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  • Amy Agape

The Pace of Forgiveness

One day, a young boy was playing with his friend’s dog, rolling around on the ground with freedom and joy.

The next day, there was the same boy, same yard, and same dog. This time, something altogether different occurred as the boy rode his bike up to his best friend’s house; this time, the dog attacked the boy viciously, leaving many deep wounds. While the physical injuries took months to fully mend, it was the other wounds -- the kind that cannot be see on the outside -- that took far longer to heal.

And no amount of rushing could help speed along any of the healing processes that would eventually take place, the physical ones or those less visible. Indeed, the rushing itself led to more wounds. Prematurely stitching closed a large laceration, the boy’s doctor inadvertently created the perfect growing area for a massive infection. The traumatized boy then needed to heal not only the attack wounds, but now also an infection, and, eventually, a distrust of doctors that began with this incident.

All healing takes time. Physical wounds often need air and care and nurturing in order to heal.

Similarly, our emotional, psychological, mental, and spiritual wounds frequently require the exact same things: air and care and nurturing. That process almost always includes forgiveness (both of ourselves and of the person and/or situation), and forgiveness has its own pace.

When we do not allow our wounds to heal, when we “cover them over” with a light coating (of the denial or acceptance modes) rather than committing to the deep work required to truly and deeply forgive, we run the same risk of infection that happens when we attempt to close a lesion without allowing it to be fully cleansed and aired.

We then become infected by the very thing that we were trying to heal.

Others around us may encourage us to speed up the process. Sometimes, this is because they are concerned for us. We may be fixating on the pain and not working to create the space through which the grace of forgiveness can be showered and experienced.

At times, though, it feels like we want to rush one another through this process because of our own discomfort. Perhaps we want everyone in our lives to just play nicely and get along with one another, because we do not think we are able to sit in our own unease with the situation; perhaps we are uncomfortable with our own emotions that have arisen related to others and their forgiveness processes. A friend of mine gave me a beautiful gift one day; she knew that I had been struggling to forgive someone in my life, and she had become uncomfortable to find that I still had anger around the situation. “Amy,” she said, “I realized that I’m only uncomfortable with your anger, because I’m uncomfortable with my own anger.” The places where I was not yet able to forgive were resonating with those in her, and her initial response was to perhaps push those away. However, when she took the time and effort to really look into her reaction to my forgiveness process, she was able to open up her own wounds for the cleansing and nurturing of forgiveness, rather than sew them up tightly and pretend they did not exist.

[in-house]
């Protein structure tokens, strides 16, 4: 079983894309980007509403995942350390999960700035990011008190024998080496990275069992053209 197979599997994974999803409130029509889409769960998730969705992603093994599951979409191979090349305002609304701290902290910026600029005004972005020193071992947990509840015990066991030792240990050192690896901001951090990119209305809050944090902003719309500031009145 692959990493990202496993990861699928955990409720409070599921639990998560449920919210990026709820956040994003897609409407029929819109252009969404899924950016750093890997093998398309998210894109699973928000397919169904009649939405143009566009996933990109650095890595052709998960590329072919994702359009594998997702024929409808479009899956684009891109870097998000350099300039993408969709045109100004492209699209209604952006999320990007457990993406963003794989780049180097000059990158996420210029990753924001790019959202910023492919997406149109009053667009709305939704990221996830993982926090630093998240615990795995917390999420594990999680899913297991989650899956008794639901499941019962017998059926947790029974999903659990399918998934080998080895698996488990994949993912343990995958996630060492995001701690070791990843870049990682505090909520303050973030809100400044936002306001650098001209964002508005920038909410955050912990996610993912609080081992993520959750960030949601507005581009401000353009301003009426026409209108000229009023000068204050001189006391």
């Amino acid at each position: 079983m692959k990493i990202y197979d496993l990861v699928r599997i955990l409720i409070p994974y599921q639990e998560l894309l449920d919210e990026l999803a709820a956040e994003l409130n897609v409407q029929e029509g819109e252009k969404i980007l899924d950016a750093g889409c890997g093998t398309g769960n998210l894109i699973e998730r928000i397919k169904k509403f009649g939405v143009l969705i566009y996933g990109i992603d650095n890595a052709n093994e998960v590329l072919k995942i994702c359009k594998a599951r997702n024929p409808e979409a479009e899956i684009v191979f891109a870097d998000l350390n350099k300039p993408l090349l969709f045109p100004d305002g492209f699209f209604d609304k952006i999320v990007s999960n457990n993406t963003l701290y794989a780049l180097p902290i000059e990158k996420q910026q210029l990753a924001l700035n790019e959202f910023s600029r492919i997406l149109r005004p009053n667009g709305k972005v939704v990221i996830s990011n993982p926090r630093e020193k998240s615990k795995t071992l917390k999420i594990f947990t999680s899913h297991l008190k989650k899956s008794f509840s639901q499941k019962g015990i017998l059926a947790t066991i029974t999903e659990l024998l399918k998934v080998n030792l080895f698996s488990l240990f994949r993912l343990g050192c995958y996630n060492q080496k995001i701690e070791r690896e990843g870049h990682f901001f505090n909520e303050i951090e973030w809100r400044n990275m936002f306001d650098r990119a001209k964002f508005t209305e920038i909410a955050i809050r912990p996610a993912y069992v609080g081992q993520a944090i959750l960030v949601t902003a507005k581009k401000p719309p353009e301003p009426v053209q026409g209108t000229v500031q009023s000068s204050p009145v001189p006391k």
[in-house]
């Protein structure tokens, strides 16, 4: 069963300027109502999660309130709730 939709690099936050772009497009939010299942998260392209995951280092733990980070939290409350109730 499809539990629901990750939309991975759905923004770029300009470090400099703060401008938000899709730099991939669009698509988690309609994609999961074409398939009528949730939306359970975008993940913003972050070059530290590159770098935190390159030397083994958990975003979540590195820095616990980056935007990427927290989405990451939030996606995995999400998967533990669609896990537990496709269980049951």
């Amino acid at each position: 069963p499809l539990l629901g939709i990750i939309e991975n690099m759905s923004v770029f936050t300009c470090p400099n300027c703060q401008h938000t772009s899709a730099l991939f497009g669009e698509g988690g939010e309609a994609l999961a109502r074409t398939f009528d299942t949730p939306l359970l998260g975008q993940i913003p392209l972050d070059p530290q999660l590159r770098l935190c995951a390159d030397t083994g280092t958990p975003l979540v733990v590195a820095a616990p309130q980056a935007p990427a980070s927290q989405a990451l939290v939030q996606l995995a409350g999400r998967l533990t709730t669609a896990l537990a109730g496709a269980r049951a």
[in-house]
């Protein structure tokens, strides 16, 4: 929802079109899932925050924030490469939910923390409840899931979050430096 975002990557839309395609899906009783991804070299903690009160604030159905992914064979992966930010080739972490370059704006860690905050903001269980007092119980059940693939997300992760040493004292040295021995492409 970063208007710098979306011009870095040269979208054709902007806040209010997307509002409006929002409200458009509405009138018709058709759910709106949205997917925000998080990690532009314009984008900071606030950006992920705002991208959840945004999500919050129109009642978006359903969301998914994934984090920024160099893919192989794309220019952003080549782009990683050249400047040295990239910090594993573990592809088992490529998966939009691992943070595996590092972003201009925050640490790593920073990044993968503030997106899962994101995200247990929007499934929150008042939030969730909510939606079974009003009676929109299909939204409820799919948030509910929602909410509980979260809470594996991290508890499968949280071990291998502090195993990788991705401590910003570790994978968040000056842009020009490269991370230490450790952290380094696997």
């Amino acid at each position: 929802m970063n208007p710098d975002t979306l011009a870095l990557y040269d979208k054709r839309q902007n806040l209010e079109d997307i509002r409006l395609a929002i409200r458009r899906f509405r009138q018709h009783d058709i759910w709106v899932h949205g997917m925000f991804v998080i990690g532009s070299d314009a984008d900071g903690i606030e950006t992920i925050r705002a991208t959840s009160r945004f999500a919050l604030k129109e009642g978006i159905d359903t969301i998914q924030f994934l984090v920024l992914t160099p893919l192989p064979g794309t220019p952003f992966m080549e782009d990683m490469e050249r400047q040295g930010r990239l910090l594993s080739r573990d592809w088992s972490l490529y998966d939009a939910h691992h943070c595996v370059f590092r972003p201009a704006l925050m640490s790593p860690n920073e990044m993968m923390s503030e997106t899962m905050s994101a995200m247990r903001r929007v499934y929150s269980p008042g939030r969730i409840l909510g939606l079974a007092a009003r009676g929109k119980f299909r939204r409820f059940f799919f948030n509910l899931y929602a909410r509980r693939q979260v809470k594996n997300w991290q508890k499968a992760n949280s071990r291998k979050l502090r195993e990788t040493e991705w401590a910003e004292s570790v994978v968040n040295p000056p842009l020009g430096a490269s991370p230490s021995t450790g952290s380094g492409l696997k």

So . . . how can we tell the difference between truly awaiting the gifts of forgiveness and just pretending that that’s what we are doing?

This is a tricky one. I certainly am not always able to determine this one for myself.

Our creative minds and egos are so brilliant at talking us into believing what serves to keep them in control, and that may mean that they do not serve us well when we attempt to determine our own motives, particularly in forgiveness work. There are a few questions I have begun to ask myself when I find forgiveness challenging and slow to arrive:

Am I working on this, really working, or merely cycling the same old stories?

Am I creating space into which forgiveness can be showered?

Am I playing a victim in order to protect myself?

How about the occasionally enticing role of Empowered Victim; have I fallen into that trap?

In short, is there anything that I am getting from not forgiving someone or something?

Sometimes, I am not pleased with the answers I find. Sometimes, my mind answers these questions in the way it thinks it is “supposed to”, as a good spiritual girl, but my body tells me something different.

And sometimes, I feel absolutely ill equipped to answer these questions.

So I ask my beloved allies, do you see me doing any of these things?

And I ask Spirit (or God or the Ground of All Being; I use all these terms and more).

Then I know whether it is time to really intensify my courage and close the wound . . . or if it still needs more care and nurturing.

Decades after being attacked by that beloved dog, the boy’s physical wounds have all healed, leaving beautiful scars on his arm and leg.

The other wounds have healed, also.

He was never able to heal his relationship with the dog that attacked him, because the owners euthanized the animal right after the attack. Although he forgave the dog for turning, in an instant, from his dear friend into a dangerous attacker, he could do so only in his heart, not in the flesh.

Similarly, we are sometimes not able to heal the wounds between ourselves and other humans. Perhaps they have died or left our lives in some other way. Maybe they do not want to heal. As in the boy’s case, we can then create forgiveness only in our hearts and not in the physical realm. However, since this is where we carry the wounds caused by the lack of forgiveness, it is enough to heal those heart wounds.

At it always happens at just the right time.


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